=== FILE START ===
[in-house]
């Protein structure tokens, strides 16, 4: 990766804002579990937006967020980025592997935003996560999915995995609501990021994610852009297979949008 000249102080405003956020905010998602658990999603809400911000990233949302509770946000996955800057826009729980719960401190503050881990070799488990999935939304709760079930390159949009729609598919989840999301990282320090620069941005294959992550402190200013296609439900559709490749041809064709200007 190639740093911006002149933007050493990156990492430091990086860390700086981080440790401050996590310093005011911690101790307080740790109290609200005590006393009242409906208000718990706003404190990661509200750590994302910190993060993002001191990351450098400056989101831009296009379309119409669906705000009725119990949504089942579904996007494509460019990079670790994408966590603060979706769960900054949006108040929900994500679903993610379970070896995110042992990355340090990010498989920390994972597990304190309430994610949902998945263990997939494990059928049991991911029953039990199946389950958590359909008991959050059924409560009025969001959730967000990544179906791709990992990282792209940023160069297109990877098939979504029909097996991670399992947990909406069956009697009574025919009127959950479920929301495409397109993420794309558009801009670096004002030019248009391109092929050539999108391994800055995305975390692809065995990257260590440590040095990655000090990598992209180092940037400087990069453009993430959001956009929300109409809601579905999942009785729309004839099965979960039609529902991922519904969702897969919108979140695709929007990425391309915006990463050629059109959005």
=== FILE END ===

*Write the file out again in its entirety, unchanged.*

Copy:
[in-house]
């Protein structure tokens, strides 16, 4: 990766804002579990937006967020980025592997935003996560999915995995609501990021994610852009297979949008 000249102080405003956020905010998602658990999603809400911000990233949302509770946000996955800057826009729980719960401190503050881990070799488990999935939304709760079930390159949009729609598919989840999301990282320090620069941005294959992550402190200013296609439900559709490749041809064709200007 190639740093911006002149933007050493990156990492430091990086860390700086981080440790401050996590310093005011911690101790307080740790109290609200005590006393009242409906208000718990706003404190990661509200750590994302910190993060993002001191990351450098400056989101831009296009379309119409669906705000009725119990949504089942579904996007494509460019990079670790994408966590603060979706769960900054949006108040929900994500679903993610379970070896995110042992990355340090990010498989920390994972597990304190309430994610949902998945263990997939494990059928049991991911029953039990199946389950958590359909008991959050059924409560009025969001959730967000990544179906791709990992990282792209940023160069297109990877098939979504029909097996991670399992947990909406069956009697009574025919009127959950479920929301495409397109993420794309558009801009670096004002030019248009391109092929050539999108391994800055995305975390692809065995990257260590440590040095990655000090990598992209180092940037400087990069453009993430959001956009929300109409809601579905999942009785729309004839099965979960039609529902991922519904969702897969919108979140695709929007990425391309915006990463050629059109959005």